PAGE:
In my younger days, when Aini Apa lived in Okhla, near the Jamia Millia Islamia in the suburbs of Delhi, her flashes of irritability used to scare me.
I began to understand that she was sensitive to some points, such as my attempts to discuss the position of Muslims in India or why she decided to leave Pakistan and re-settle in India.
She would brush me off curtly and ask me from where I picked up those stories. Like most warm-hearted people, she was as quick to show annoyance, as she was generous with her affection. She mourned the death of my mother and, when I met her in Noida soon after that, she kept repeating my mother’s name, Nafisa, and saying, “hai, hai.”
I was the beneficiary of her old-world hospitality whenever I stayed with her. Her right hand had become weak because of a fall and so, at mealtimes, a maidservant would stand by her dining chair and assist her in ladling food onto her plate. Pointing to the choicest dishes, Aini Apa would tell the maid again and again, “Put this on Munni’s plate”, referring to me by my nickname.
She did not like to be photographed informally and objected whenever I took out my still or video camera and would not allow photography unless she was formally dressed. However, she allowed me to include her in a video of a family wedding in Noida in January 2007.
She was quite obdurate when it came to letting people translate her work and preferred translating her work herself. Perhaps she feared being misinterpreted by translators and, consequently, misunderstood by readers.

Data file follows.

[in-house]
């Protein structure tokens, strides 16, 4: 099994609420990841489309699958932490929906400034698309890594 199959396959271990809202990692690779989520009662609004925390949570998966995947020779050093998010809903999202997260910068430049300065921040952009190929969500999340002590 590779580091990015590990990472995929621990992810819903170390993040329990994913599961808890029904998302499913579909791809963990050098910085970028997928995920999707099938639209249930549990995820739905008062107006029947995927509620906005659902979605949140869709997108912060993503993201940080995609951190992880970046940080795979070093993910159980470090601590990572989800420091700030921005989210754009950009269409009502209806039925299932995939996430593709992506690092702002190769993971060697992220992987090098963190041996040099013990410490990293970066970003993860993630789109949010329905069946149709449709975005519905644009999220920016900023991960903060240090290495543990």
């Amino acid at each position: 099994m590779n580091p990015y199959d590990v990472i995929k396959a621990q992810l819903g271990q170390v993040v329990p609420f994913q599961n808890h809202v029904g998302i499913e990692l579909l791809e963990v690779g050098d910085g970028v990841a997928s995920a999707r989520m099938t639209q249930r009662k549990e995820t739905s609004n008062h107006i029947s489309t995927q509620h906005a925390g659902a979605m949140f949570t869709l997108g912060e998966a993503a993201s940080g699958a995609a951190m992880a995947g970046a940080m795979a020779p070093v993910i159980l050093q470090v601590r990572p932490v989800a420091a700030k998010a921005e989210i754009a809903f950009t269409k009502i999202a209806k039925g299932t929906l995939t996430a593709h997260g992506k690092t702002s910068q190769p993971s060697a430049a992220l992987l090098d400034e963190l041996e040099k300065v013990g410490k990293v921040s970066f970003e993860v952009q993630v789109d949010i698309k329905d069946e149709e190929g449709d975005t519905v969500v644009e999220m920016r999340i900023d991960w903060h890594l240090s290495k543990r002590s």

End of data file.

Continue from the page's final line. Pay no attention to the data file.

I think that was a mistake, as she remained unknown in the West for many years since her work was available only in Urdu.
She would let me rummage through her papers in Noida and I read some of her articles published decades ago in various Indian journals and newspapers, and found them to be wonderful reads – humorous, informative and in polished English prose.
Aini Apa was famed for the skill with which she could recreate an environment and infuse a living, breathing atmosphere into it.
When my sister, Naushaba Burney, asked her to write an introduction for our mother’s short collection of poems – which we were about to publish posthumously – she not only introduced the book, but also breathed into it a magic that turned the introduction into a thing of beauty and depth.